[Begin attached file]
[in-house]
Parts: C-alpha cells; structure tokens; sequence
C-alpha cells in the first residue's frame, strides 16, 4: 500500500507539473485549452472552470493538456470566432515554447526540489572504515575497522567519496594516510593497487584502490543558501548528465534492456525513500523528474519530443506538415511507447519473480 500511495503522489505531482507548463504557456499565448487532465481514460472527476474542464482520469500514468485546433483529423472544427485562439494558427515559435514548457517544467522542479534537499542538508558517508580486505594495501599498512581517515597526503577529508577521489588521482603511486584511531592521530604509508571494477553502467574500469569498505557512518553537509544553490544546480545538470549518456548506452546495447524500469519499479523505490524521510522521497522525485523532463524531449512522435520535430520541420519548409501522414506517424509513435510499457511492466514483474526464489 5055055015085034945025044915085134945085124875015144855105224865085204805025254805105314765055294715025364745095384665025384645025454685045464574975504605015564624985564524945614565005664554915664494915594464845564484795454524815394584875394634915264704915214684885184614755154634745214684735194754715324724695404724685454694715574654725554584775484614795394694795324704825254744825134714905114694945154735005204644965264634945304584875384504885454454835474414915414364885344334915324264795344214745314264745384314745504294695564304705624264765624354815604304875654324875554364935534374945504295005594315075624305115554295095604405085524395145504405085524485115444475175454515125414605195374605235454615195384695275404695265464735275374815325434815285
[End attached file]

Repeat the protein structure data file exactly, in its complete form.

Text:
[in-house]
Parts: C-alpha cells; structure tokens; sequence
C-alpha cells in the first residue's frame, strides 16, 4: 500500500507539473485549452472552470493538456470566432515554447526540489572504515575497522567519496594516510593497487584502490543558501548528465534492456525513500523528474519530443506538415511507447519473480 500511495503522489505531482507548463504557456499565448487532465481514460472527476474542464482520469500514468485546433483529423472544427485562439494558427515559435514548457517544467522542479534537499542538508558517508580486505594495501599498512581517515597526503577529508577521489588521482603511486584511531592521530604509508571494477553502467574500469569498505557512518553537509544553490544546480545538470549518456548506452546495447524500469519499479523505490524521510522521497522525485523532463524531449512522435520535430520541420519548409501522414506517424509513435510499457511492466514483474526464489 5055055015085034945025044915085134945085124875015144855105224865085204805025254805105314765055294715025364745095384665025384645025454685045464574975504605015564624985564524945614565005664554915664494915594464845564484795454524815394584875394634915264704915214684885184614755154634745214684735194754715324724695404724685454694715574654725554584775484614795394694795324704825254744825134714905114694945154735005204644965264634945304584875384504885454454835474414915414364885344334915324264795344214745314264745384314745504294695564304705624264765624354815604304875654324875554364935534374945504295005594315075624305115554295095604405085524395145504405085524485115444475175454515125414605195374605235454615195384695275404695265464735275374815325434815285